“Certainly, career wise, it was the beginning of everything,” she says. “But I had never watched television. I started doing stage when I was in high school when I was fifteen. I was always rehearsing at night. By the time I had auditioned for Maude, I had been working at night for many, many years. I didn’t watch TV at all. I had no idea [about the anticipation for the spinoff].

“I had dinner with friends from Fiddler a couple of nights before I was going to meet [Maude producer] Norman Lear. And they said, ‘Oh, that’s the guy who has this new show on TV called All in the Family and it’s really funny.’ They didn’t use the word groundbreaking, but they said that they talked about things you don’t normally see on TV. So, I sort of heard that this producer had another show on the air, and it was funny, but I didn’t know anything.

“It took me a while to realize how fortunate I was not only to be involved with a show which was so groundbreaking and so memorable and so well-written, but it was years later, when I started doing other shows and working with other people that I came to appreciate what an incredible cast we had and how close we all were and how professional everyone was and how we got along so well and how I looked forward to going to work every day. I had such a remarkable experience when I first started doing television.”

Her years on Maude continue to nourish her and its fans to this day.

“I still have people come up to me all the time and say, ‘That show had such an impact on my life. It taught me as a young woman or even a young guy how to figure out how to be in the world. Your show taught me how we could be.’ I even had one guy say to me, ‘I never heard of anybody who could yell at a family member and there would still be love there, because that’s not what I experienced.’ I’m really so proud and so grateful that that was something that I got to do.”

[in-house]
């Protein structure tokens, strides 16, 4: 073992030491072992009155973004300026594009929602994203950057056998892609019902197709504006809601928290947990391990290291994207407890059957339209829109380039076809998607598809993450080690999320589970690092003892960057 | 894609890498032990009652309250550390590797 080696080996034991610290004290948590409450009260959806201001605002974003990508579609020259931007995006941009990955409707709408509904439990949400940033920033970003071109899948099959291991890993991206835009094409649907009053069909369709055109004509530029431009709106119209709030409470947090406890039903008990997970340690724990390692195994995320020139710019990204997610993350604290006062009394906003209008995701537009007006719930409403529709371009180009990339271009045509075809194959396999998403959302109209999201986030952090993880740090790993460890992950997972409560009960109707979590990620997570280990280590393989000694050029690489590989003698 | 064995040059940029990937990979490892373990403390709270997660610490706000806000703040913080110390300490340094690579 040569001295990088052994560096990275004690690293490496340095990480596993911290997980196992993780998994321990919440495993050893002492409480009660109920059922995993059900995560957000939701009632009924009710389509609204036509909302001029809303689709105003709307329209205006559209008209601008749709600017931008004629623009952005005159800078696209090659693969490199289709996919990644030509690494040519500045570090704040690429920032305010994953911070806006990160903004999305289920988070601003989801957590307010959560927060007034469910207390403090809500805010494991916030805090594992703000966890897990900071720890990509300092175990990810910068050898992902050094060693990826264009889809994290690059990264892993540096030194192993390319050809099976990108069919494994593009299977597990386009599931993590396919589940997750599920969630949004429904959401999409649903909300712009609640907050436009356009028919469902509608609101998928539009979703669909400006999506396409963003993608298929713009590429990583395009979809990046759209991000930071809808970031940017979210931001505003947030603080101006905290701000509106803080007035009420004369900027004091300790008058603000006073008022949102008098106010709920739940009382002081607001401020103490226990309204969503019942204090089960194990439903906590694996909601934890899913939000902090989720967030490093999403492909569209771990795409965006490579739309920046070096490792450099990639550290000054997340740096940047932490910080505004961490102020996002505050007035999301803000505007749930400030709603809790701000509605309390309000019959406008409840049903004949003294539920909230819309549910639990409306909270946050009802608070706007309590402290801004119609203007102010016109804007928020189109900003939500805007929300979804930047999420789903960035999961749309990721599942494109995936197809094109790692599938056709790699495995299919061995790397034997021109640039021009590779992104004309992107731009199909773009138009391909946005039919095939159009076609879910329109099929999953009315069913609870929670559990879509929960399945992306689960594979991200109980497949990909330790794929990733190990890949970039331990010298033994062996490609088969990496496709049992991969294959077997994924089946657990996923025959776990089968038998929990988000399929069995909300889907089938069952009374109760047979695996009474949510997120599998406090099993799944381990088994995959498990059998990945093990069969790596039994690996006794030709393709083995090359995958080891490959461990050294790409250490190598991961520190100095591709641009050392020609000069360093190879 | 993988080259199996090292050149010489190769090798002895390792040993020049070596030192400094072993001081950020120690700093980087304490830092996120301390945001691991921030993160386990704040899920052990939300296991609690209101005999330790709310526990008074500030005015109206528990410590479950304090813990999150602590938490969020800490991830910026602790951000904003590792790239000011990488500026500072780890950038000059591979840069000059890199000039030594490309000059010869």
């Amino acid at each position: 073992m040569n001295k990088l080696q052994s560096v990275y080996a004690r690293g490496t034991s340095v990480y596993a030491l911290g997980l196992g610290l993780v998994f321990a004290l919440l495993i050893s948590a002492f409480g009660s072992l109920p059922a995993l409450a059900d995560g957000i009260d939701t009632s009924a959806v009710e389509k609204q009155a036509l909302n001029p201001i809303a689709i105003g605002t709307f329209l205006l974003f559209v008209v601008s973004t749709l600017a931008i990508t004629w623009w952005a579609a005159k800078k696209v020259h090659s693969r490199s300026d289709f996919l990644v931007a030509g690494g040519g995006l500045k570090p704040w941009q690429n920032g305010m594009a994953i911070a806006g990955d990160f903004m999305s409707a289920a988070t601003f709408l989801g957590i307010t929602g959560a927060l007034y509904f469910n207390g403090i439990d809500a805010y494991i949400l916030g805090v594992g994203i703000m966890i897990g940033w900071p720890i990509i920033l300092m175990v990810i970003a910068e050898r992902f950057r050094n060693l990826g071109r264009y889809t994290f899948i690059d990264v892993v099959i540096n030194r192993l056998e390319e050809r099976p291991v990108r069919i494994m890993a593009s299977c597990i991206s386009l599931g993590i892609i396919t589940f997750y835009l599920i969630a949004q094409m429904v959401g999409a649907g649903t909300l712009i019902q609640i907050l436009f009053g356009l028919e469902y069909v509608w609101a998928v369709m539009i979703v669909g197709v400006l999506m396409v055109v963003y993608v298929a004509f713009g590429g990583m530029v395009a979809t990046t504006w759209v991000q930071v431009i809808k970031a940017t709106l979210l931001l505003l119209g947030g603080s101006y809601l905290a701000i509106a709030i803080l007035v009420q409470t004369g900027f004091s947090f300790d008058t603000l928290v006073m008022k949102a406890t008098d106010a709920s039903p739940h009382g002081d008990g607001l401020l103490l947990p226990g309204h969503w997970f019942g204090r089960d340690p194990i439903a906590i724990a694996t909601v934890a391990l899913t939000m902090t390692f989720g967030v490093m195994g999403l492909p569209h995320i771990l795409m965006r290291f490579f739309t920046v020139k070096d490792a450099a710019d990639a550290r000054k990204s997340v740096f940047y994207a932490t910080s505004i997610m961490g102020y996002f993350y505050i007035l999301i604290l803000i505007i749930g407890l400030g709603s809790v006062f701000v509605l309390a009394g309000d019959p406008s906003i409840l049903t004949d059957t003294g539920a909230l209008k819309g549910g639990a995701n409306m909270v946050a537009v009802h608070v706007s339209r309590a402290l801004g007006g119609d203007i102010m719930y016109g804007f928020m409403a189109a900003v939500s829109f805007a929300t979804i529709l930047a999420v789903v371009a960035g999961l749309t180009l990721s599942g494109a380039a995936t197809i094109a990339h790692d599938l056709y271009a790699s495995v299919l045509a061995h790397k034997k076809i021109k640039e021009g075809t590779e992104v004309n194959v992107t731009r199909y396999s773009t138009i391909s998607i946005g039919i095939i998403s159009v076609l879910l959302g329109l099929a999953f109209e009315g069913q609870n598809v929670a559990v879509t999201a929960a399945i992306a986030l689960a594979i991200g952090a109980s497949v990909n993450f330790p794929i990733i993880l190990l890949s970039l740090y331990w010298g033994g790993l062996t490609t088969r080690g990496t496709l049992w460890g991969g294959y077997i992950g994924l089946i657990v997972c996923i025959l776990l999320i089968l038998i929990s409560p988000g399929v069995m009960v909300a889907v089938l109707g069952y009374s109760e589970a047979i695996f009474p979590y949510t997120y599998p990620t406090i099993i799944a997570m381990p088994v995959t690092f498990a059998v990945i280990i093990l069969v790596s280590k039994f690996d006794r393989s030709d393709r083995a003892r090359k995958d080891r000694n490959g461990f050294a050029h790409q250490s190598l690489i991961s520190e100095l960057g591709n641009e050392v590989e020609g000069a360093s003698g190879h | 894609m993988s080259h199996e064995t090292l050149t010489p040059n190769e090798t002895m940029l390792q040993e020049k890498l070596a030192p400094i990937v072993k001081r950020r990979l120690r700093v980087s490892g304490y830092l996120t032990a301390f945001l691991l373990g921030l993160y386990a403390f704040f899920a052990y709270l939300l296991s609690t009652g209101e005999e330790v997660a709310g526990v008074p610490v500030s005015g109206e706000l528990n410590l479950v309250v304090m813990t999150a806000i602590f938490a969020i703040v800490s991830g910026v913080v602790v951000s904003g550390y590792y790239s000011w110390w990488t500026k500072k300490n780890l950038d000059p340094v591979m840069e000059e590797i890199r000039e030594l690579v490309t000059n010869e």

After the series ended, Barbeau found a new career high as a star of a number of significant horror movies, including the monster smash The Fog, directed by her then-husband, John Carpenter.

“I loved doing it,” she said, “but I’m not a fan of the genre as an audience member. I don’t like to be scared. But I loved doing it.”

Perhaps the same could be said to her giving birth to twins – a huge undertaking at any age – but she did it at age 51.

“It was fantastic,” she says. “I already had my son Cody [with Carpenter]. And I’m glad I had the single child before I had the twins, because it is a different experience, being a mother to two. Once they start playing together, they sort of start entertaining each other. I was so glad that I had the opportunity with Cody to get down there and do the Legos and the crayons and all of that stuff. In some ways, it was more involved, because the twins would rather play with each other than play with their mom. I had always wanted twins. When I was growing up, I always thought, wouldn’t it be wonderful to have twins? Of course, I was far past the time when I even thought that I would have another child. They’re so fantastic, and they’re great kids. I really lucked out. “

She also lucked out when she made a triumphant return to New York in 2006 to portray Judy Garland in a two-character play called The Property Known as Judy Garland. The role was as difficult of the complex subject herself.